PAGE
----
'Telegrab' Malware Grabs Telegram Encryption Keys, Steam Credentials

Talos Intelligence, Cisco’s security research division, discovered a new type of malware that steals encryption keys and cache data from the Telegram messenger on the desktop. The news comes after both the Russian and Iranian governments have started to block the Telegram messenger in their own countries.

“Telegrab” Malware

The Talos researchers first saw the malware, which it named "Telegrab," on April 4, 2018, with a second variant emerging on April 10. The first version stole browser credentials and cookies, as well as all the text files it could find on the system. The second variant was upgraded to steal Telegram’s cache files and encryption keys, as well as login credentials for the Steam website.

The security researchers said that the malware is primarily targeting Russian speakers, and it purposefully tries to avoid IP addresses that use anonymization services.

The malware exploits a design flaw of the desktop version of the Telegram application that doesn’t support end-to-end encrypted chats at all (the mobile apps only support it optionally in the "Secret Chat" mode). Because of that, it also lacks the ability to auto-logout, which means the malware can gain access to Telegram’s stored files on the desktop.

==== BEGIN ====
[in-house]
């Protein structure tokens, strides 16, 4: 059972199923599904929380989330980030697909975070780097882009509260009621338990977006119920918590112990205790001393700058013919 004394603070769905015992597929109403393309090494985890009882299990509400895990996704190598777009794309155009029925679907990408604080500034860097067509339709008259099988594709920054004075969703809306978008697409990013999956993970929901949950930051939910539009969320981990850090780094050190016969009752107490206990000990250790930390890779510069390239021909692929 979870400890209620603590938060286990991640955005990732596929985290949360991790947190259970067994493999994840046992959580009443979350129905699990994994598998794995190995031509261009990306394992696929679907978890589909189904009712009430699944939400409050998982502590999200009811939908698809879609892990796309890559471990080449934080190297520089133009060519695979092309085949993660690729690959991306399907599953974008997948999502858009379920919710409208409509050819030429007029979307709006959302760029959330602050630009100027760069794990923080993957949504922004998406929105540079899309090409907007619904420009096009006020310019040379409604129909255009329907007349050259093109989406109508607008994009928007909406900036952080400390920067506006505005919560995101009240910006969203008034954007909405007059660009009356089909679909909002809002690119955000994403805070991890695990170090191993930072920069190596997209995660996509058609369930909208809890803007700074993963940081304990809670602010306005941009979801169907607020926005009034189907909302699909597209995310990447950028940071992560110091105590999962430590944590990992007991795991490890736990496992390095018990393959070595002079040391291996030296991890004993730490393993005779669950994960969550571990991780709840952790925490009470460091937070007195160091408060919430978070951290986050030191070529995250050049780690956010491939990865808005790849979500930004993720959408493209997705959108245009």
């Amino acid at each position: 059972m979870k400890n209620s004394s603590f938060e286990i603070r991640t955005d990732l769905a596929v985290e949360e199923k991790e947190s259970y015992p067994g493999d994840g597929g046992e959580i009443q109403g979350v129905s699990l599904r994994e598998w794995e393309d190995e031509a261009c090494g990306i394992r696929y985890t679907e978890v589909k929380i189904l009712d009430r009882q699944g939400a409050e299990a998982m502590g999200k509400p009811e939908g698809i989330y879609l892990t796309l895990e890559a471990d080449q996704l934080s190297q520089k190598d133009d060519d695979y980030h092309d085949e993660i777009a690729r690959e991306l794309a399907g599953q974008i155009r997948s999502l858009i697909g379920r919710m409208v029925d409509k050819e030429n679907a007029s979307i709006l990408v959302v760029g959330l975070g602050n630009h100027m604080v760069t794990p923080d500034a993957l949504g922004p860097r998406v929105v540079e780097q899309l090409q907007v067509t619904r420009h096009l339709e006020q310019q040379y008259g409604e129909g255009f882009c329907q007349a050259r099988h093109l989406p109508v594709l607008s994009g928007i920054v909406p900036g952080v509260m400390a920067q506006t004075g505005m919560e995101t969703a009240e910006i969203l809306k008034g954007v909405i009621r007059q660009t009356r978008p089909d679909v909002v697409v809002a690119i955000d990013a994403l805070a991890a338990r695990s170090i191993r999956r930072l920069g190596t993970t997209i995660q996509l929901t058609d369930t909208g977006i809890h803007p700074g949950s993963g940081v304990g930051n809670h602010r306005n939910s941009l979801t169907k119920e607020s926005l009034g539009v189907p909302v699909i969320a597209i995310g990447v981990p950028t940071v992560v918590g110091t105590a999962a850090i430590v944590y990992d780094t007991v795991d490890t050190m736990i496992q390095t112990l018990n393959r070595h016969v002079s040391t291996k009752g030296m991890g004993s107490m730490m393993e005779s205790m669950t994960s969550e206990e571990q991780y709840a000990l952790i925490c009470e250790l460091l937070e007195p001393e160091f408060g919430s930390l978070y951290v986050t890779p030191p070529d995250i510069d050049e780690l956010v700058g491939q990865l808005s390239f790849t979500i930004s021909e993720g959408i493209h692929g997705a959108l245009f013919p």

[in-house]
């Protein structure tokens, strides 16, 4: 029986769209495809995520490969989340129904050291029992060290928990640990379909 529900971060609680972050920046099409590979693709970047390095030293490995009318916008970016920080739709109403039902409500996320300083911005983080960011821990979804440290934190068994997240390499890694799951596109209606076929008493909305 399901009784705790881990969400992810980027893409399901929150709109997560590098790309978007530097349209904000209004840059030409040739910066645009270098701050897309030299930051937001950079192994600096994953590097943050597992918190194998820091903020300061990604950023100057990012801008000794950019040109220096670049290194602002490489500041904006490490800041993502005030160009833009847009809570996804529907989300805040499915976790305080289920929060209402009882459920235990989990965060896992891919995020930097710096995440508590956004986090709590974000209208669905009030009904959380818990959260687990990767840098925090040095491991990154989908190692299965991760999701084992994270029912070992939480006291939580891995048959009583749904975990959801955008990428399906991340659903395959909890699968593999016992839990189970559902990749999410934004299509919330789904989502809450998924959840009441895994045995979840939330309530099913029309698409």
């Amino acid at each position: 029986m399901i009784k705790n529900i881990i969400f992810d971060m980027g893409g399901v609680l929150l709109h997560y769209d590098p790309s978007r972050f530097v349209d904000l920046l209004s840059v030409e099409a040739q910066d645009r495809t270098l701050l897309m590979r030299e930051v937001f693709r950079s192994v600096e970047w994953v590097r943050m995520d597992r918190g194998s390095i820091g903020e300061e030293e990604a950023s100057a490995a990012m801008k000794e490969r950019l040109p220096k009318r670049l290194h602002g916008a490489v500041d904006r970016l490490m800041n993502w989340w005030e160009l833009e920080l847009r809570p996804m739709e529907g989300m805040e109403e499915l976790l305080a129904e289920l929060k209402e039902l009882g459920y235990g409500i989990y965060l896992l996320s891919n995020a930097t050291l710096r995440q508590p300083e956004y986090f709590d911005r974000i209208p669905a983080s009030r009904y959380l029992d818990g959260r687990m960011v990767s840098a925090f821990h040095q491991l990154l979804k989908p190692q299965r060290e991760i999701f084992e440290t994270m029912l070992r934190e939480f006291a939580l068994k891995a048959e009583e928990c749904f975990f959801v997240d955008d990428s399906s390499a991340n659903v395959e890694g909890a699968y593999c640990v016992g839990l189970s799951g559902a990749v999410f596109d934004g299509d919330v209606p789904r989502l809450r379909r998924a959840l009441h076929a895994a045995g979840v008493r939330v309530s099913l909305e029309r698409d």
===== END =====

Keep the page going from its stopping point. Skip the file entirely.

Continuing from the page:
The Talos team warned that encrypted messengers with bad default settings, such as the desktop version of Telegram, can put users’ privacy and security in jeopardy. The researchers also said that the malware isn’t even that sophisticated, but that it is efficient. For instance, it doesn’t have persistence on the user’s machine, so it will disappear on reboot.

Even so, the malware’s makers have been able to steal thousands of credentials in less than a month. These credentials can then also be used by the attackers to log into other online services, if people re-used their passwords (which of course is not an uncommon thing).

Until Telegram implements its own protection mechanisms against this type of malware stealing its users' data, you may have to rely on anti-virus programs that can detect this type of malware to block it.

Lucian Armasu
Lucian Armasu is a Contributing Writer for Tom's Hardware US. He covers software news and the issues surrounding privacy and security.